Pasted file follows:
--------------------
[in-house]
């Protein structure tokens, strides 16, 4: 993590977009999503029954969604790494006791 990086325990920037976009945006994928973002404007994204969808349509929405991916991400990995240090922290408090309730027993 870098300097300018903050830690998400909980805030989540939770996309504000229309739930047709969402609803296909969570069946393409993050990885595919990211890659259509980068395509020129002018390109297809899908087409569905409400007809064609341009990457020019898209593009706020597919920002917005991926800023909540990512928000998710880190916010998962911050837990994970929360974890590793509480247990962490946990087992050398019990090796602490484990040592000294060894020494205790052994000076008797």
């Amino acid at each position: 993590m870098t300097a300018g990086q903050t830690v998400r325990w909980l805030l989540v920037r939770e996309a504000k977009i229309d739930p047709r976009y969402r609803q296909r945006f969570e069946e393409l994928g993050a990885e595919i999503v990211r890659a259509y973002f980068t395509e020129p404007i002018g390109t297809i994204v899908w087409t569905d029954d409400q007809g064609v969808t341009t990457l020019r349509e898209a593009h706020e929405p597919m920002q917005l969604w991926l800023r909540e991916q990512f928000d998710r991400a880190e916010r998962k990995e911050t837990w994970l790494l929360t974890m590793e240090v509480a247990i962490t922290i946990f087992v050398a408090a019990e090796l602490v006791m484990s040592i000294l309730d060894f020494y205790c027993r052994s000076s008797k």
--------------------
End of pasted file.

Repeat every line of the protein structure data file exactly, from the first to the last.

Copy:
[in-house]
């Protein structure tokens, strides 16, 4: 993590977009999503029954969604790494006791 990086325990920037976009945006994928973002404007994204969808349509929405991916991400990995240090922290408090309730027993 870098300097300018903050830690998400909980805030989540939770996309504000229309739930047709969402609803296909969570069946393409993050990885595919990211890659259509980068395509020129002018390109297809899908087409569905409400007809064609341009990457020019898209593009706020597919920002917005991926800023909540990512928000998710880190916010998962911050837990994970929360974890590793509480247990962490946990087992050398019990090796602490484990040592000294060894020494205790052994000076008797």
């Amino acid at each position: 993590m870098t300097a300018g990086q903050t830690v998400r325990w909980l805030l989540v920037r939770e996309a504000k977009i229309d739930p047709r976009y969402r609803q296909r945006f969570e069946e393409l994928g993050a990885e595919i999503v990211r890659a259509y973002f980068t395509e020129p404007i002018g390109t297809i994204v899908w087409t569905d029954d409400q007809g064609v969808t341009t990457l020019r349509e898209a593009h706020e929405p597919m920002q917005l969604w991926l800023r909540e991916q990512f928000d998710r991400a880190e916010r998962k990995e911050t837990w994970l790494l929360t974890m590793e240090v509480a247990i962490t922290i946990f087992v050398a408090a019990e090796l602490v006791m484990s040592i000294l309730d060894f020494y205790c027993r052994s000076s008797k």